Rarotonga: Sucker for a joke among the corals

By Rebecca Barry

"I don't care what anyone says, there are no sharks in the lagoon," says Tara, our guide on today's cruise. We tentatively put a flipper in the water and prepare to jump. "Watch out!" We clamber backwards. "There are giant clams over here by the boat."

The innocuous molluscs in this Rarotongan lagoon are an assortment of colours, some emerald-green with big, Egyptian eyes on their sides, others browny yellow, all of them huge. Camped out on the hard coral that dapples these otherwise pure turquoise waters with navy blue, they are nature's underwater ornaments.

I'm about to head back to the boat after a leisurely half-hour exploring the lagoon's shallow waters when out of nowhere, a stream of black liquid flies over my head. Tara is blocking my path to the boat with what looks like a giant sneeze strapped to his chest. It's an octopus, and Tara is determined to show off his new pet's party tricks.

Squirting black ink in a panic-inducing trajectory is one of them. Swimming under the glass-bottomed boat with the sneeze still attached so we can take photos is another. It takes him a good 10 minutes to prise the suctioning creature off his torso but it's all in a day's work as guide of Captain Tama's Lagoon Cruizes, a 4-hour trip through Rarotonga's Muri Lagoon on the southeastern coast.

Not to be confused with the founder, Captain Tama, Tara is an athletic local whose brand of humour belongs somewhere between tourist group comedian and lady-loving larrikin. He's particularly keen that all the women touch the well-endowed fertility god carving before we go.

"Put your hand up if you're a Kiwi," he says, as the packed boat sets off from Muri Beach, and several hands go up. "Now get off."

Captain Tama's has been operating for 18 years, offering a chance to escape the civilisation of the resorts for the more beautiful, less developed side to Rarotonga, in this case, a marine reserve dotted with four small islets or motu.

Many Cook Islanders believe that the great Maori migration to New Zealand started not far from here, where there is a gap in the fringing reef at the widest part of the island's lagoon.

You can't help but feel the significance of the place as the boat makes its way to the stunning white sand of Moto Koromiri.

Nor can you complain when Tara and the boat's skipper cook lunch, allowing us to take a dip in the still waters, explore the island or simply laze back under one of the Uto or young coconut palm trees. Most of them were planted by newlyweds, part of a Cook Island custom to symbolise the beginning of new life. Cue a quip from Tara about the dying "divorce trees".

Like the Maori, Rarotongans cook in earth umu ovens but to speed things up today we're served fresh tuna with seared banana, sizzled on a smoky barbecue. "That's why they call us Cook Islanders," hoots Tara. It's not an obvious combination to Kiwi tastes but the dense meat of the fish is lightened by the sweetness of the fruit.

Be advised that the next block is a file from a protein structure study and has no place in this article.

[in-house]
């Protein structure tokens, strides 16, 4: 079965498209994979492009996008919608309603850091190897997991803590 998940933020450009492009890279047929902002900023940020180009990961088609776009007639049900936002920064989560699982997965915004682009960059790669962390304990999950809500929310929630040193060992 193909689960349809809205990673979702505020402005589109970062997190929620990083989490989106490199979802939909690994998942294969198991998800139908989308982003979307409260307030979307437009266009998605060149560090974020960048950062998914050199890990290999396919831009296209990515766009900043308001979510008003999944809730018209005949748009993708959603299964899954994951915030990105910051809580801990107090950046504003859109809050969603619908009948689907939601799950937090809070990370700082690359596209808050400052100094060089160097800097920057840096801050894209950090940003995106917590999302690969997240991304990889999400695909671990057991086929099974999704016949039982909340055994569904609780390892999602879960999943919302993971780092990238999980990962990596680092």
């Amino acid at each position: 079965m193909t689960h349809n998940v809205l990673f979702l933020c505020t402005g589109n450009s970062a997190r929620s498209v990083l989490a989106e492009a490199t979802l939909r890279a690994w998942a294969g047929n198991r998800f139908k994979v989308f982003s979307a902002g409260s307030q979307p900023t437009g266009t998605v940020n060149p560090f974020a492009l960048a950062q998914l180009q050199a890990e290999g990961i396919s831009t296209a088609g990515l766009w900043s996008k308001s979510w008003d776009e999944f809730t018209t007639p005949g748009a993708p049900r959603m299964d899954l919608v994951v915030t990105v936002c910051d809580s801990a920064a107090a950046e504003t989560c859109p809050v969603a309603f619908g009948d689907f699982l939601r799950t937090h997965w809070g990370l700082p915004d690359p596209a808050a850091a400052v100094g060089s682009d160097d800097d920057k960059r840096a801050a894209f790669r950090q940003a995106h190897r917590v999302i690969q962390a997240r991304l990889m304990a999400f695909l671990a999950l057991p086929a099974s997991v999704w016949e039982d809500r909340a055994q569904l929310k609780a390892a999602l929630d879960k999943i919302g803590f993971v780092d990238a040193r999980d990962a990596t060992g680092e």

Despite signs on the island proclaiming it a black pearl farm, the pearls in Rarotonga come from Manihiki Island, 1160km north of Rarotonga. What Rarotonga is famous for, however, is its coconuts. The humble fruit are used not just for culinary purposes but to ward off mozzies, as building materials, medicines, bathroom products and as a hangover cure, Tara explains, during an entertaining husking show after lunch. The worst job for any youngster in Rarotonga is grating coconut to extract the cream. "I had to do it for four hours every bloody Sunday," says Tara.

Although there's little audience participation - perhaps out of fear we might pierce ourselves on the sharp point on which the coconuts are husked - our bare arms are treated to a slathering of coconut milk.

There's more bare skin to be exposed yet, as Tara moves on to the art of tying a sarong or pareo. Sarongs can be tied 375 ways, he says, before giving a demonstration on a few willing - and unwilling - models. This includes a ritual of humiliation that involves placing a rock in a man's pareo so it swings between his legs "as a sign of virility". It's all pretty embarrassing but funny - and it's hard to wipe our smiles as we return to shore, Tara strumming a tune on the guitar.

Those keen to get a taste of Rarotonga's marine life but in a shorter time frame should check out the Raro Reef Sub, the only one of its kind in Rarotonga. The boat is only partly submerged, providing views above and below the water.

The Reef Sub departs Avatiu three times daily and cruises along Rarotonga's's northern coast, giving passengers a glimpse at the SS Matai shipwreck without the need for a dive ticket. Unfortunately it's a bit rough today but from the safety of the sub we can make out the Matai's barnacle-encrusted engine and the thousands of colourful tropical fish that have made a home there since the ship came to grief in 1916.

The coral reef is almost close enough to touch.

But with the constant rolling of the boat and no horizon to anchor me, seasickness sets in and I have to return to the main deck. Next time I'll wait for a calm day.


Pacific Blue flies three times per week from Auckland to the Cook
Islands, starting at $344 one way. See www.flypacificblue.co.nz.

Air New Zealand flies nine times per week from Auckland from $289 one
way. See www.airnewzealand.co.nz.


Captain Tama's Lagoon Cruizes departs daily from Muri Beach at 11am Monday to Saturday. Bookings from www.captaintamas.com or phone
682 27350. $70 per person; (half price for children under 12).

The Raro Reef Sub departs three times daily from Avatiu Harbour.
Email info@raroreefsub.com or phone 682 55901 or 682 55903.
$65 per person; children 15 and under, $35, under 2 free.


See www.cook-islands.com

Rebecca Barry flew to Rarotonga on Pacific Blue and stayed at the Rarotongan Beach Resort & Spa.

- NZ Herald

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